CannaTech is heading to Cape Town, South Africa in November 2019 to shine a spotlight on emerging local businesses and regional regulatory changes.
Africa is a rapidly expanding, nascent cannabis market with huge growth potential that’s attracting global industry stakeholders. CannaTech is an inside track to high potential investment opportunities with five years of global cannabis deal-making experience.
Today we are talking with iCAN CEO, Saul Kaye, about why Africa is CannaTech’s next main-stage destination.
Why did you choose Cape Town for the next CannaTech?
CannaTech is heading to Cape Town, South Africa at the end of November 2019 to highlight how the African cannabis industry is turning on in a really unique way. It’s incredible that in Africa, cannabis is looked at from a different perspective than anywhere in the world: it’s not just about the big business of cannabis, but also about how to protect the interests of local farmers and keep the industry sustainable.
Countries in Africa like are Lesotho and Zimbabwe are issuing licenses to produce cannabis, but South Africa is the most stable economy on the continent and likely the one that will drive the emerging market. Throughout Africa, governments are looking at how to maximize the potential profit and growth of regulated cannabis markets. Morocco, Ethiopia, Nigeria, and Sierra Leone are all actively assessing their entry into the market.
What is the current African cannabis landscape?
In the near future, Africa will be one of the main cost price producers of cannabis for the whole industry. This region has a good amount of sun, solid agricultural practices, and plenty of land, water, and cheap labour. Grows in Africa will outstrip Canadian indoor production costs and African countries also have a thriving local cannabis market.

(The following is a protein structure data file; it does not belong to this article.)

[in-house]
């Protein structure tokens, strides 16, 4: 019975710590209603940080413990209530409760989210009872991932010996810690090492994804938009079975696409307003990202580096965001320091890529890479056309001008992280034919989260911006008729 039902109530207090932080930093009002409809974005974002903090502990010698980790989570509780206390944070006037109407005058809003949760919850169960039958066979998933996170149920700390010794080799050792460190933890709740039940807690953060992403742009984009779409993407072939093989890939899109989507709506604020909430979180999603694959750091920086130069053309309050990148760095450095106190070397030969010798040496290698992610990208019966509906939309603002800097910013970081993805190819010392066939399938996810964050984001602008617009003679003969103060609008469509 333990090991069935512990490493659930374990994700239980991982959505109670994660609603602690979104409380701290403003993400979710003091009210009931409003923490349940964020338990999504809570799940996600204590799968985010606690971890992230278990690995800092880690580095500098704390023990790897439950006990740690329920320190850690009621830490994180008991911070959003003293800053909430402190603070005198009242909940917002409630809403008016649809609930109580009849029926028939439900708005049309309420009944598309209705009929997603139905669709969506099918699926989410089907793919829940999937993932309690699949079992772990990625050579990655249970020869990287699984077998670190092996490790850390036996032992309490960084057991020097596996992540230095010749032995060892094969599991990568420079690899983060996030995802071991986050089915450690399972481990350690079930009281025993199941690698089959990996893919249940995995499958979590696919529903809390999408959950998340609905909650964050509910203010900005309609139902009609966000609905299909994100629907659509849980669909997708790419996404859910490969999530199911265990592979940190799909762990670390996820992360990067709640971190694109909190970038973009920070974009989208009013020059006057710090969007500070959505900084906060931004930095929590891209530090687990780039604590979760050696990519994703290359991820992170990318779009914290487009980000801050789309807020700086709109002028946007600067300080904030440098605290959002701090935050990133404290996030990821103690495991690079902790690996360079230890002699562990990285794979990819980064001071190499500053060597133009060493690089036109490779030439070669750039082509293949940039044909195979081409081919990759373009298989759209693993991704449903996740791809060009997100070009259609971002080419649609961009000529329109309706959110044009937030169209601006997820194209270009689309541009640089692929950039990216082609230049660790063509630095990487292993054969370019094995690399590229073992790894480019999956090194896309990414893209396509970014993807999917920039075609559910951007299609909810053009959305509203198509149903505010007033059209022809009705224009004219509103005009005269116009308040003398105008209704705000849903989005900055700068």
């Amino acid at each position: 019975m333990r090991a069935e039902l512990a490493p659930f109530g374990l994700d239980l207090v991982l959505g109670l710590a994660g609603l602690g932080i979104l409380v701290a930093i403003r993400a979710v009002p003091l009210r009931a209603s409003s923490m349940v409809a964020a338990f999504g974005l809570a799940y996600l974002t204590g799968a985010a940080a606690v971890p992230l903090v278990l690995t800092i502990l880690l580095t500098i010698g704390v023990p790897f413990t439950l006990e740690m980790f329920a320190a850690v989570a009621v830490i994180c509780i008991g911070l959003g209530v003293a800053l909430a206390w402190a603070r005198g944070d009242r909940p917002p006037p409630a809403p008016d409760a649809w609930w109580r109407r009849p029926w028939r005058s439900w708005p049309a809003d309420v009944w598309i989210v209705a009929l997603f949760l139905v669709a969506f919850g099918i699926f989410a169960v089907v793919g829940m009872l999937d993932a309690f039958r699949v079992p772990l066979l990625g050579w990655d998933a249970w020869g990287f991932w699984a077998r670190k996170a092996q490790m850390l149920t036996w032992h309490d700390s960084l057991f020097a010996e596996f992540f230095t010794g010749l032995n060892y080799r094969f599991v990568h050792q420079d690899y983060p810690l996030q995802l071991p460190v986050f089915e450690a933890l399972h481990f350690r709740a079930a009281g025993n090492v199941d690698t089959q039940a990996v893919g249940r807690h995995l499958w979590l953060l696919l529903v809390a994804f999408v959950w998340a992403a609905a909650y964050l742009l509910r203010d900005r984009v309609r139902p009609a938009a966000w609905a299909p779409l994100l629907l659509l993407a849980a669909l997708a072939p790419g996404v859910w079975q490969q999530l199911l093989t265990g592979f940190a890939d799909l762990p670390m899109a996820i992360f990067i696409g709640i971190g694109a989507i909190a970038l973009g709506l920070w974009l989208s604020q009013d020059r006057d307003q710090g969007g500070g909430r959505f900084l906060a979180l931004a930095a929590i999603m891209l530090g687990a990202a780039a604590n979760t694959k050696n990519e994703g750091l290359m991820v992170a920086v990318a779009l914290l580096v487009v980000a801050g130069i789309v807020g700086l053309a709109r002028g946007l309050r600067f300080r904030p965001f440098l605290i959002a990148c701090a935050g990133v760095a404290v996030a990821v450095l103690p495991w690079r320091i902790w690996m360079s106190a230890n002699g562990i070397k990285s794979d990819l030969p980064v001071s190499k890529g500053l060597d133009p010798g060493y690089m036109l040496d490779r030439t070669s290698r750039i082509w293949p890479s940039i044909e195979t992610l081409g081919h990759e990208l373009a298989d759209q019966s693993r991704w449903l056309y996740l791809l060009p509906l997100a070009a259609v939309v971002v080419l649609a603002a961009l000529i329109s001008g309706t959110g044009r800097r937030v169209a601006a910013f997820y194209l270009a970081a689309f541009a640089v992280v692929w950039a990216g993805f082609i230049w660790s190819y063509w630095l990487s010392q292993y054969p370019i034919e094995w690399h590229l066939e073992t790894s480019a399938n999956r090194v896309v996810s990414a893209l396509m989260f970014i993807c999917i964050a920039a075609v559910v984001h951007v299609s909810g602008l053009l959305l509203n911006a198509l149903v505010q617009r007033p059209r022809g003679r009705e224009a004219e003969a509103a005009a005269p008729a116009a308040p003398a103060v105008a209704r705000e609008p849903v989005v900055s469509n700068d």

It’s important not to forget the local market. For example, in Israel, there is a lot of talk about export, export, export. But in a population of 9 million, it’s estimated that Israel has a market of 2 million cannabis consumers looking for a solution. It’s an oversight to ignore local consumers.
“In the near future, Africa will be one of the main cost price producers of cannabis for the whole industry. This region has a good amount of sun, solid agricultural practices, and plenty of land, water, and cheap labour.”
Africa is an interesting place for a few reasons: a long history of cannabis cultivation, a cultural acceptance of the plant, and a near-perfect climate. On a global level, Africa can offer a vast supply with low-cost production. These factors make the region a global player, and the companies we are seeing in Africa are positioning themselves for this.
For example, all the players in Africa seem to be building out their operations according to EUGMP medicinal standards – both on the grow and the production side. This will allow the African market to supply craft cultivation products to Europe.
Will there be local representation at CannaTech?
The focus of our cannabis conventions is to highlight the local landscape. In the lead-up to CannaTech Cape Town this November, we’re seeing a significant number of African brands coming online. Decriminalization in Africa, in South Africa particularly, is opening the continent to rapid entry into the global market.
We’ll be meeting leading African influencers when we come to Cape Town and giving local businesses a platform to network with international cannabis companies and investors. We’ll also tackle the big issues facing the industry, like moving local growers from an illegal market to a legal market, expunging cannabis-related criminal records, and minimizing the carbon footprint of cannabis ventures.
These are huge challenges facing our industry; in my experience, bringing smart people together to share opportunities, and solutions is a great way to approach challenges. This is something I’m very excited to be involved with.
We’ll be bringing the biggest names in the industry together to make deals, find new opportunities, and propel global cannabis conversation.